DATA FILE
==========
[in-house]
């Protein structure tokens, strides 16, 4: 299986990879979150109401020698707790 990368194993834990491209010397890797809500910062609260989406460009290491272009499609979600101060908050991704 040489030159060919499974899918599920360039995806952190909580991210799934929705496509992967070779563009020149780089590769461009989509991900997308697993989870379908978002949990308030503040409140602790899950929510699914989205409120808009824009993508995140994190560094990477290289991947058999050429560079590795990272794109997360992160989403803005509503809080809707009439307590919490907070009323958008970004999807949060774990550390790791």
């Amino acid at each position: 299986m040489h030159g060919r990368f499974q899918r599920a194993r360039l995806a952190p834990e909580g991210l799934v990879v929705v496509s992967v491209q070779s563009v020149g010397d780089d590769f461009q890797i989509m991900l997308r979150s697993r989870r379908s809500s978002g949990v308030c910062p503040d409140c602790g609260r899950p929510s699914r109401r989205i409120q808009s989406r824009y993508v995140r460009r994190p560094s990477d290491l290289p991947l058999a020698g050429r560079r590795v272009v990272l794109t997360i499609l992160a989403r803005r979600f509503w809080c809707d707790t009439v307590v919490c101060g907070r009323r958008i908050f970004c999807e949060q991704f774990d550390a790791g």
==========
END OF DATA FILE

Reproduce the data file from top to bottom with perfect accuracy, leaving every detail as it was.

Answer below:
[in-house]
């Protein structure tokens, strides 16, 4: 299986990879979150109401020698707790 990368194993834990491209010397890797809500910062609260989406460009290491272009499609979600101060908050991704 040489030159060919499974899918599920360039995806952190909580991210799934929705496509992967070779563009020149780089590769461009989509991900997308697993989870379908978002949990308030503040409140602790899950929510699914989205409120808009824009993508995140994190560094990477290289991947058999050429560079590795990272794109997360992160989403803005509503809080809707009439307590919490907070009323958008970004999807949060774990550390790791």
């Amino acid at each position: 299986m040489h030159g060919r990368f499974q899918r599920a194993r360039l995806a952190p834990e909580g991210l799934v990879v929705v496509s992967v491209q070779s563009v020149g010397d780089d590769f461009q890797i989509m991900l997308r979150s697993r989870r379908s809500s978002g949990v308030c910062p503040d409140c602790g609260r899950p929510s699914r109401r989205i409120q808009s989406r824009y993508v995140r460009r994190p560094s990477d290491l290289p991947l058999a020698g050429r560079r590795v272009v990272l794109t997360i499609l992160a989403r803005r979600f509503w809080c809707d707790t009439v307590v919490c101060g907070r009323r958008i908050f970004c999807e949060q991704f774990d550390a790791g």